I, incidentally, learned Basic at the same time that my dad did. I wrote a program that started by saying, “What is your name?”. I would then get one of my three big brothers to type in their name. Philip, say. When he pressed Return, the screen would fill up with text saying, “Philip is an idiot,” over and over again.
I thought this was the funniest thing in the world — but please give me a break: I was only eight.
My child’s sanity won over my need for a study
*For this statement, I have adhered to the Donald Trump school of fact checking.
BETWEEN THE night I met my husband and the moment we at last stood under the chuppah, I had become Shabbat and kashrut observant; I had started to dress in a more modest manner and I understood the beauty of mikveh. However, there was still one thing I could not come to terms with: covering my hair. Once I was a married woman, I knew it was the right thing to do — if I was keeping the other mitzvot, then why not this one? But I still could not do it.
I think that most Jews who are becoming more observant find things that they struggle with, but I believe that for a woman covering her hair is, as my rebbetzen so succinctly put it, “a biggie”, perhaps the biggie.
The years of my marriage rolled by, blessing us with three children. And in between all the big — and small — milestones, the subject of hair covering would come up every few months or so. It was always me A wide range of wigs to choose from who brought it up, and always me who said, “I know I should be doing this, I know.” My husband would listen to me patiently, and he would always, without exception, say the same thing — whether you decide to cover your hair or not, it is your decision. You must do whatever makes you happy.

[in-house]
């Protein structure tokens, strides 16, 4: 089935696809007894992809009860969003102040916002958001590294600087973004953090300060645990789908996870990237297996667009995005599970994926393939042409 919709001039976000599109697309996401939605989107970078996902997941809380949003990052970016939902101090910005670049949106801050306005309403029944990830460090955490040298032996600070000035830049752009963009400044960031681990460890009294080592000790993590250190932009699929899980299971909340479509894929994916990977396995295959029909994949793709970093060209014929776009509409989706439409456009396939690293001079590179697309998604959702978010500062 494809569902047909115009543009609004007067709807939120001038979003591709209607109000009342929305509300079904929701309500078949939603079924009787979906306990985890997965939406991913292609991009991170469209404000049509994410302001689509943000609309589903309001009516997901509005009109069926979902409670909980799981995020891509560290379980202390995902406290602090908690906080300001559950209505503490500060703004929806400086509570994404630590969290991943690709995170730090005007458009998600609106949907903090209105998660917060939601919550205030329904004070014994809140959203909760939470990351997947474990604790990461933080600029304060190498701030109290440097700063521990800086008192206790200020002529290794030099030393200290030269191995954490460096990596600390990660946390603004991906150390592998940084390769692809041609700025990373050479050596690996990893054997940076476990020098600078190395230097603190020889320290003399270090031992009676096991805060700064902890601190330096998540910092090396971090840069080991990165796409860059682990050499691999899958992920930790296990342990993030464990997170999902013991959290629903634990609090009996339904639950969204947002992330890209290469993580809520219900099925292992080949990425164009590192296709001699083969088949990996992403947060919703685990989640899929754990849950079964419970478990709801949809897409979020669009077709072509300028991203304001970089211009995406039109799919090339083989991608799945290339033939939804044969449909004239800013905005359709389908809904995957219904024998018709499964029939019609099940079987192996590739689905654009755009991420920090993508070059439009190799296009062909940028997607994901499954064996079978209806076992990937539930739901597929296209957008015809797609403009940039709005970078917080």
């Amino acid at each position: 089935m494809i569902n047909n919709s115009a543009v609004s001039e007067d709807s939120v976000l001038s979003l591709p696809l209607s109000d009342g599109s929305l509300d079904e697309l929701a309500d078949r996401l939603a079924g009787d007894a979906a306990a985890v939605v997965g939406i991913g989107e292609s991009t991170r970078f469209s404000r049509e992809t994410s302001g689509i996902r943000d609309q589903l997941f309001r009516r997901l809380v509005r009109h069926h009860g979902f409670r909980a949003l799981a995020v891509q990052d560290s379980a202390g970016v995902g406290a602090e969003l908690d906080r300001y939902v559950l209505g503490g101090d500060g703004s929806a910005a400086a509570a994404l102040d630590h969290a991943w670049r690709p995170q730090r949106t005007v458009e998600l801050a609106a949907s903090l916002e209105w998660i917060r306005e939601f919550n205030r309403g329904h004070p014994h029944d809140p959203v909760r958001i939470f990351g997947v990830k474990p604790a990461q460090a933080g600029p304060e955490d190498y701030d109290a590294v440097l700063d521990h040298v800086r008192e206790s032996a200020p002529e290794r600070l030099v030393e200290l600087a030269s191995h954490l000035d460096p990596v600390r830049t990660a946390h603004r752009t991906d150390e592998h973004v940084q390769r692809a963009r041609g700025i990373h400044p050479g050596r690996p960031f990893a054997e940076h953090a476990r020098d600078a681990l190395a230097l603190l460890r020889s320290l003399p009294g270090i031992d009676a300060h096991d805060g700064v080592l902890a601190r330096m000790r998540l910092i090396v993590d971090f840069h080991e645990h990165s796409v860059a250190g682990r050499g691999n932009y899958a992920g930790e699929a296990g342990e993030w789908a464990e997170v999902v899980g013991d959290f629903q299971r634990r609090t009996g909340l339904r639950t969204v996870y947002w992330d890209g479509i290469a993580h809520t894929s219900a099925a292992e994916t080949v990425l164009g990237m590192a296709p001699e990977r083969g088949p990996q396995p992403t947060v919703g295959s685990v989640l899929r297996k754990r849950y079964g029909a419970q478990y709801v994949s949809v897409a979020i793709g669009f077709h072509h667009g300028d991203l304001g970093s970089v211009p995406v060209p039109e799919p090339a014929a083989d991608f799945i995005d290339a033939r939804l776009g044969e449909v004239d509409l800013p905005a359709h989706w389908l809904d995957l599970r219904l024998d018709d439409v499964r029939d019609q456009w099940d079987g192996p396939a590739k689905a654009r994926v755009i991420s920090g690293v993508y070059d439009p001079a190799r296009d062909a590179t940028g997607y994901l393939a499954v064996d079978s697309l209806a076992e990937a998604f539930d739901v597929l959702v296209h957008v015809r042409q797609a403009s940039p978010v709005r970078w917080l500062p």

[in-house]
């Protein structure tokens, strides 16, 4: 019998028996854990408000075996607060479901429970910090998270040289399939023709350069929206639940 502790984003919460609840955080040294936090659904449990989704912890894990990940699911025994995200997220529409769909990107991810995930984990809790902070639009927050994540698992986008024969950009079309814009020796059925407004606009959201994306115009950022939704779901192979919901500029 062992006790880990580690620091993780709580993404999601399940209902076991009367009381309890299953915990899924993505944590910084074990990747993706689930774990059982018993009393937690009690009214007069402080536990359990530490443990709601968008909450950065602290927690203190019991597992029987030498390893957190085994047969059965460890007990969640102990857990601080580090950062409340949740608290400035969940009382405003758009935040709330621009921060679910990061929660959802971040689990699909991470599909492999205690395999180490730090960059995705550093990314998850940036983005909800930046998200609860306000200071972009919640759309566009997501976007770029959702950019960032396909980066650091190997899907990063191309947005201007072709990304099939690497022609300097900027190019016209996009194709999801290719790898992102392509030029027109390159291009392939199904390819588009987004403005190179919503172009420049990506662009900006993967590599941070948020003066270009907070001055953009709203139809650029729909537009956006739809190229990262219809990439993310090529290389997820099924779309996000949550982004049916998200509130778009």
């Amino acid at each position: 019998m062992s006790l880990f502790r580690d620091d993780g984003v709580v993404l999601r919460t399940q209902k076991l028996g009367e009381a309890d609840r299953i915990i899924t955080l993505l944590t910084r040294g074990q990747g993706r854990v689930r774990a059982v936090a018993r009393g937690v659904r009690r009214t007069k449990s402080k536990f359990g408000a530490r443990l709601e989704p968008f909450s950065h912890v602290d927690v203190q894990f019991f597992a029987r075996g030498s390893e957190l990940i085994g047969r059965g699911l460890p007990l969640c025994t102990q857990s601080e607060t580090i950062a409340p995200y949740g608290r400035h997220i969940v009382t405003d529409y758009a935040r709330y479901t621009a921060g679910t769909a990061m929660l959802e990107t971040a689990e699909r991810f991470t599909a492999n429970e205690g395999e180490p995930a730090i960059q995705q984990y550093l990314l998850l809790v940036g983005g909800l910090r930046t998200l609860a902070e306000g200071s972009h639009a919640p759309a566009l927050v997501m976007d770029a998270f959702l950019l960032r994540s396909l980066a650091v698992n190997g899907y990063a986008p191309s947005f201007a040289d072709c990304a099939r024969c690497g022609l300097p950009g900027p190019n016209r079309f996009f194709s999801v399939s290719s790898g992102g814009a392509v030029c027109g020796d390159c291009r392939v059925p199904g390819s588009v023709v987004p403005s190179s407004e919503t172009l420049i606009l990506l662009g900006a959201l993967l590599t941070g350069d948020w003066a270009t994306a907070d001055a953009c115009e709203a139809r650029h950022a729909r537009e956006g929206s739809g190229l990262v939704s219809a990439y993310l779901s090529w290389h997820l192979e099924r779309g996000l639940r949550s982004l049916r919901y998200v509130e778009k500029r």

For a long time, perhaps most of the time, I felt that it was more likely than not a decision I would never have the nerve to take. I googled “how to cover your hair (Jewish)” and I experimented in the privacy of my bedroom, covering my hair completely with a scarf. But I felt too exposed, too strange, seeing myself without my mane.
Yet still the thought of it would not go away. And at some point during this time the idea occurred to me that covering one’s real hair — whatever one covers it with — is a very tangible way of feeling the protective hand of Hashem over you at all times.
In the end, the decision took me by surprise. It was Yom Kippur last year, neilah, and I had been in shul for the best part of the day. My children were being looked after, so I was free to daven without interruption.
There I stood, feeling physically empty from lack of food, but as spiritually full as I am likely to be all year, wondering which of the myriad ways in which I needed to grow I was going to try to take on this year. And then a thought (a voice, really) popped into my head. “Yes, there are lots of things that you can do,” it said to me, “but actually, what you really need to do is quite clear — stop putting it off and start covering your hair.” And for the first time I was flooded with the certainty that, yes, I was ready. Without me realising, something in me had shifted.
As soon as the service was over, I caught up with my rebbetzen. I prefaced my announcement saying: “I may regret this in the morning, but right now I really need to tell you about a decision I have made…” She embraced me warmly — the first of many sisterly hugs, both literal and figurative, that I have received since making this decision.
I have spent many years observing women who cover their hair, and so I decided to approach a couple of those I thought looked the most natural for their advice. I knew that for me, certainly at the beginning, covering my hair with a scarf would make me feel uncomfortable. Although we are an